A billionaire many times over, Jeff Bezos could do anything on Earth. Instead, he is leaving it, briefly, on a rocket that will nudge the edge of space before it returns. Bezos did not found his rocket company, Blue Origin, only for this purpose, but there is an undeniable element of wish fulfillment in the endeavor. Going to space is a lifelong dream, he’s said, though he’s also quick to claim more altruistic motivations. “I’ve been studying it and thinking about it since I was a 5-year-old boy, but that is not why I’m pursuing this work,” he once claimed in an interview. “I’m pursuing this work because I believe if we don’t, we will eventually end up with a civilization of stasis, which I find very demoralizing.”
But how much does he really care about civilization? From the vantage of space, or from atop a pile of dollars, people must look like ants. The world is one teeming hill, populated with anonymous workers doing menial labor. A human being concerns himself little with the affairs of ants. They work, and then they die. Bezos might claim a more expansive vision for himself, might say that the goal of Blue Origin is not to enrich himself but to turn the ants into a spacefaring species. It almost sounds like charity, but Bezos would prefer we all keep moving into space and his warehouses, anything but closer to his fortune.
Bezos paid no federal income taxes in 2007, or 2011, ProPublica recently reported. From 2006 to 2018, his wealth “increased by $127 billion, according to Forbes, but he reported a total of $6.5 billion in income,” resulting in a “a 1.1% true tax rate on the rise in his fortune.” In isolation, the millions in taxes Bezos paid in this time period looks significant; in reality, it’s far less than what he rightly owed. He isn’t the only billionaire to take advantage of the tax system that treats labor worse than capital. Nor is he the only tycoon whose workers report chaotic, even dangerous conditions from within the company he built. But Bezos is the world’s richest man, and the gap between his life and the lives he’s created for his workers is thus especially stark.
This is true both in the case of Amazon particularly, as its workforce copes with physically and psychologically demanding schedules in the name of delivery speed. In a broader sense, Bezos has cheated everyone, and not just his own workers. What has his personal prosperity accomplished for anyone else? A defender might point to job creation or to the convenience that Amazon offers. The costs, however, are high, both for workers and for the general public. Amazon has become so mammoth that its reach is difficult to escape. It harms small business owners, who can find their markets swallowed up by Amazon; it harms consumers, who suffer from a lack of fair competition; and it harms workers, who face a mighty foe in their quest for more tolerable conditions on the job.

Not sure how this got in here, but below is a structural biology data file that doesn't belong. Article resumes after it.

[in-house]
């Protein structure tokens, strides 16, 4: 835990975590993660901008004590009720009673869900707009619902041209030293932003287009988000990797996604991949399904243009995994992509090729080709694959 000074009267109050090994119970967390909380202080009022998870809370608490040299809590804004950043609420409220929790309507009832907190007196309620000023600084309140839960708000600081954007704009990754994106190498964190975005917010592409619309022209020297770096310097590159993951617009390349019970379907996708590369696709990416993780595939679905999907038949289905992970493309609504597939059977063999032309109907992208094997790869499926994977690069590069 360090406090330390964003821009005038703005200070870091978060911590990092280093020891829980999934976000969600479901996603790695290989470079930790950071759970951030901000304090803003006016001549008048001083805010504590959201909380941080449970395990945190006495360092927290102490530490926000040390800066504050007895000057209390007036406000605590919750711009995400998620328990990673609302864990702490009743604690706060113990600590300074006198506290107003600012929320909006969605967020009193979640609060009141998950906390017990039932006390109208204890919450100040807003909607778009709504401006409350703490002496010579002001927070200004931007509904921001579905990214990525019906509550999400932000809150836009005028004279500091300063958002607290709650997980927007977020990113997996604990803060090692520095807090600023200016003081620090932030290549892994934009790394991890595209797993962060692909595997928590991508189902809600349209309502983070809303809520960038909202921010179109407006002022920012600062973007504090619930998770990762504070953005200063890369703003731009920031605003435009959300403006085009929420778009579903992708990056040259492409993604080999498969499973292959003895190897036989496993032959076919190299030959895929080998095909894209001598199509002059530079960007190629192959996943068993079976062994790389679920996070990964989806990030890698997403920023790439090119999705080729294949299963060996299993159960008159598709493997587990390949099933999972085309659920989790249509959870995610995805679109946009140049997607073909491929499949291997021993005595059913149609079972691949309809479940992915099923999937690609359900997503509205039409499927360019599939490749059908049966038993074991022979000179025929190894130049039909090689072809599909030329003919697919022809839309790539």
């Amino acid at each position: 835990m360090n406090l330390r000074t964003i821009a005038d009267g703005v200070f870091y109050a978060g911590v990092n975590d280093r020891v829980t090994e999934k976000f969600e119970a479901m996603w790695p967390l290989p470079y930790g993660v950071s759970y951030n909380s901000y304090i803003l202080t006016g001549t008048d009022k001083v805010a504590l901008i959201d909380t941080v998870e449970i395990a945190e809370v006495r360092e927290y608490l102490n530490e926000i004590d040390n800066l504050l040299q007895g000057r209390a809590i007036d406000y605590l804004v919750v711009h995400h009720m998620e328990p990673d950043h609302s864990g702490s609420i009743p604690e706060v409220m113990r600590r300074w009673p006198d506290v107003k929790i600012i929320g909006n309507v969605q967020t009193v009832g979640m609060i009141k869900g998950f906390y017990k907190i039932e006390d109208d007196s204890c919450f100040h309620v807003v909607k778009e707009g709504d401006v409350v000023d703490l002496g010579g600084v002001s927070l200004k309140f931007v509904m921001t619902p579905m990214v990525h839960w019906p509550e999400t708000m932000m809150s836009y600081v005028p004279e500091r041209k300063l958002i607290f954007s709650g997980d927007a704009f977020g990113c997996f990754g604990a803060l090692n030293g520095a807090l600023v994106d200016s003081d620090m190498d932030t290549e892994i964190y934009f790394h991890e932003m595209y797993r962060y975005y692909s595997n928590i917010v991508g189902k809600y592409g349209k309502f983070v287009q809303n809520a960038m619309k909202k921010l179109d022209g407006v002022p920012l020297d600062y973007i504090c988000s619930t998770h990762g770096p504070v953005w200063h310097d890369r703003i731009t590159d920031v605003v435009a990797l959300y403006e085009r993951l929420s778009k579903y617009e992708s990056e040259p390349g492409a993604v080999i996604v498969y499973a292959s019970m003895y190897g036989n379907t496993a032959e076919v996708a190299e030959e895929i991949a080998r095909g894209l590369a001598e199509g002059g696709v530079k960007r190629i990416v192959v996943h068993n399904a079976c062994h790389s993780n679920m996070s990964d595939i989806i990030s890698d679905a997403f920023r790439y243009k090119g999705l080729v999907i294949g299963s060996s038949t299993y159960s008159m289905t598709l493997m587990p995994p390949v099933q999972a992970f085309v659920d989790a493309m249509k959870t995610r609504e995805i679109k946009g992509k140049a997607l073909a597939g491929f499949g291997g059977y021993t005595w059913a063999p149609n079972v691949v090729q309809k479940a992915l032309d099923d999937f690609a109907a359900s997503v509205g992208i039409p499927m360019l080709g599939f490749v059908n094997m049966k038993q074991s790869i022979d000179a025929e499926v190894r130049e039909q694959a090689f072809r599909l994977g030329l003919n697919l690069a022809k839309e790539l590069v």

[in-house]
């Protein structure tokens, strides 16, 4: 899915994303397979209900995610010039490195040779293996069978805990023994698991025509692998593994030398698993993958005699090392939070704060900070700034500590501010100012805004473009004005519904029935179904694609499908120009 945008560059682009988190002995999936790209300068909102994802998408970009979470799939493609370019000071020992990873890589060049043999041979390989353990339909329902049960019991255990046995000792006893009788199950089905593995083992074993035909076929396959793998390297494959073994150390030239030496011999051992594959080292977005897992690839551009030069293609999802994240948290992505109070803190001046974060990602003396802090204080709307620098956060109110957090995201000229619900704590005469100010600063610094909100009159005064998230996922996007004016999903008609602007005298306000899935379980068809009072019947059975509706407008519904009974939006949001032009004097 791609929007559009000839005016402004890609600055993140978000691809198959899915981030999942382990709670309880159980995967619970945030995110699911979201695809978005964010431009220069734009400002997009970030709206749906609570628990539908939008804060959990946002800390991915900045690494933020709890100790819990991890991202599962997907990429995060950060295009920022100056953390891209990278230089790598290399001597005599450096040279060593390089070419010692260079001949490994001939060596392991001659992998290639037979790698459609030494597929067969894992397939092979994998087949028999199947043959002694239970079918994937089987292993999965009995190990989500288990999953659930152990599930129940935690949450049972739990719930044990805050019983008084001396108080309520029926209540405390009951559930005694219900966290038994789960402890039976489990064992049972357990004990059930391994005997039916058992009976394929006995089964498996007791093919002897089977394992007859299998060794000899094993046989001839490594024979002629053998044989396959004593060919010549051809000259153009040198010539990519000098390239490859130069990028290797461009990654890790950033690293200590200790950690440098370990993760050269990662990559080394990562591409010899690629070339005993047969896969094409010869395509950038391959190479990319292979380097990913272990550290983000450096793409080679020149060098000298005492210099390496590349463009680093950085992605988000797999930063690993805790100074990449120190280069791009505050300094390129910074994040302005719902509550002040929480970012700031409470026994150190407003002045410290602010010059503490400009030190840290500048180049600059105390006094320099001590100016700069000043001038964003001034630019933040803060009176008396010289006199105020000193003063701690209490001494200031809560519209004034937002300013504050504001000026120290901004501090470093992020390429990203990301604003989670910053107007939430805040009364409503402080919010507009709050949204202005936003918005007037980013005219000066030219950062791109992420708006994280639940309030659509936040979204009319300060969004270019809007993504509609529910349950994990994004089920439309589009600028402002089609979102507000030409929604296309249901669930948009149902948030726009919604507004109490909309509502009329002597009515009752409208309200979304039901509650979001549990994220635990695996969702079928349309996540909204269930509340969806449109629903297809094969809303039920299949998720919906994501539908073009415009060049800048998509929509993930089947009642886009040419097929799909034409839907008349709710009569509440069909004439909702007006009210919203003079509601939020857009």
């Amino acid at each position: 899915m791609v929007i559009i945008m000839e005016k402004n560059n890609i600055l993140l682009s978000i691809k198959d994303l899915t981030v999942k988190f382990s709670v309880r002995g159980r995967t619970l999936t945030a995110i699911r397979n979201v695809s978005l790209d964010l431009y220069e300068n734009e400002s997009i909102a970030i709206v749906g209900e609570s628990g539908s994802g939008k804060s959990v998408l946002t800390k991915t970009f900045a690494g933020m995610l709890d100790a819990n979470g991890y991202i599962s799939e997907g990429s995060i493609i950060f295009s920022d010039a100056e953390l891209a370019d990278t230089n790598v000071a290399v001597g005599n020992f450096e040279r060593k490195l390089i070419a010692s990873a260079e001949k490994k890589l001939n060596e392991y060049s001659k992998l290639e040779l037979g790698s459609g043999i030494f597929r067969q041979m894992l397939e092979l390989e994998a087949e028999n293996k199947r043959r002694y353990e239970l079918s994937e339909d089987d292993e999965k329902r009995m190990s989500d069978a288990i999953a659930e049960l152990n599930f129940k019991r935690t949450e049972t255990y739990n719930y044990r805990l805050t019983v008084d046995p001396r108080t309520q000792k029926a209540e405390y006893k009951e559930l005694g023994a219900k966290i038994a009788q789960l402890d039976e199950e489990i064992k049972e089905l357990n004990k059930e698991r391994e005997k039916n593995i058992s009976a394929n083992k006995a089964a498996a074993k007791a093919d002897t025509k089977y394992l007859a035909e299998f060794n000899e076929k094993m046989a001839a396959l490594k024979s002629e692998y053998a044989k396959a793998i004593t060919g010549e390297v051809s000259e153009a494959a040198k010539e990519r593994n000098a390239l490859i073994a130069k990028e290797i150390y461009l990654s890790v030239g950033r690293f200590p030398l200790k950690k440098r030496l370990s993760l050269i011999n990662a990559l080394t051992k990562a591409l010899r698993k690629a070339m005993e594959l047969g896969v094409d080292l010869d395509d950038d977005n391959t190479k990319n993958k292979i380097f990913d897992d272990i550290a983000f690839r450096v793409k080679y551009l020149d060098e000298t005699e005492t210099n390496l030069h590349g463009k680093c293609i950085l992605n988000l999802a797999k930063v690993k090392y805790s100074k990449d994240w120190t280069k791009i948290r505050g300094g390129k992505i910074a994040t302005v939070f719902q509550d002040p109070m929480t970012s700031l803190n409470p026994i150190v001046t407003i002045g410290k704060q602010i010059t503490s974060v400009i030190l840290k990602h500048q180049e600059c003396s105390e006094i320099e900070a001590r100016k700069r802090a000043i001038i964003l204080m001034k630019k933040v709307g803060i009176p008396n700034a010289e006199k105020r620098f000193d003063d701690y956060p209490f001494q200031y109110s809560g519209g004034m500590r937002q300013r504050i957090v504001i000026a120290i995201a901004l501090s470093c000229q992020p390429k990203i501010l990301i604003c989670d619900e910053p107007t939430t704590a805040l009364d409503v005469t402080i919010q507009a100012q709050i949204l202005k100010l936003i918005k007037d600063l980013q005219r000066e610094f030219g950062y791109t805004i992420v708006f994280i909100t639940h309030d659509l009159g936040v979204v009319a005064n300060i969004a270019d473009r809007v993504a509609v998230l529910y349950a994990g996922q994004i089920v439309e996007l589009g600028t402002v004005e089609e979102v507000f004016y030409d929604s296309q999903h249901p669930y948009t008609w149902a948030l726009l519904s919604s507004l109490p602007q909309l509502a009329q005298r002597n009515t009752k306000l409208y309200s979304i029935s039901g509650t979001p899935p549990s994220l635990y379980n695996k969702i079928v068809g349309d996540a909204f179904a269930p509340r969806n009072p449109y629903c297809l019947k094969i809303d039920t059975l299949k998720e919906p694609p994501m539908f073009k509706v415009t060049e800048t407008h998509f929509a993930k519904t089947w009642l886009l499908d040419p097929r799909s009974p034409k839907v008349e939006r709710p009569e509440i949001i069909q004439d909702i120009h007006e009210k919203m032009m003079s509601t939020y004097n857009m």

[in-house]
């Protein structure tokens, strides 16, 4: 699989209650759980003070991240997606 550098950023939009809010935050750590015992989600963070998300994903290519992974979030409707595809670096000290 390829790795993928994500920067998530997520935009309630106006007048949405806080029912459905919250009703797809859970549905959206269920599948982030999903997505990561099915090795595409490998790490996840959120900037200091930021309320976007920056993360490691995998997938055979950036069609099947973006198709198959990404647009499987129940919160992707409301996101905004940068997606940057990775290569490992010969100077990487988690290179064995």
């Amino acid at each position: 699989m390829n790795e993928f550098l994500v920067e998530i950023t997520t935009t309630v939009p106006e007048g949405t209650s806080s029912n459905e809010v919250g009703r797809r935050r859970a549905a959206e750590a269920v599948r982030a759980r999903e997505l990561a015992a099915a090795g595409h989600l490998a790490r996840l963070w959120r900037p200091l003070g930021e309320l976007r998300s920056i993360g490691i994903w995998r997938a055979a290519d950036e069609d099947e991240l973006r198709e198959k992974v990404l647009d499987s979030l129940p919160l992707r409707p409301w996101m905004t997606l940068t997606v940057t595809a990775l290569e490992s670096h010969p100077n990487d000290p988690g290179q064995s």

As Amazon moves ever closer to a new status as America’s largest private employer, according to the New York Times, regard the country Bezos helped shape. The toiletries you order can be on your doorstep the next day, but wealth inequality is growing, and billionaires like Bezos have no interest in reversing the trend. Though Bezos is stepping down as the CEO of Amazon, he built the company in his image. It won’t tolerate a union; its idea of building a fair workplace is to give workers “ZenBooths” so they can practice meditation. If Bezos really is in a position to usher mankind to the stars, the civilizational vision he possesses isn’t one we should want for ourselves. It’s too lopsided and unfair; it’s cramped inside that anthill. His dreams for himself are expansive. For everyone else, they’re just too small.
The Bezos billions are significant enough to power him off world and bring him back, gently, in relative luxury. But we’re the ones who are really paying for his trip. Tuesday’s flight isn’t just a scientific marvel. It’s a grotesque spectacle. The wealthiest soar while the rest of us are tied to Earth.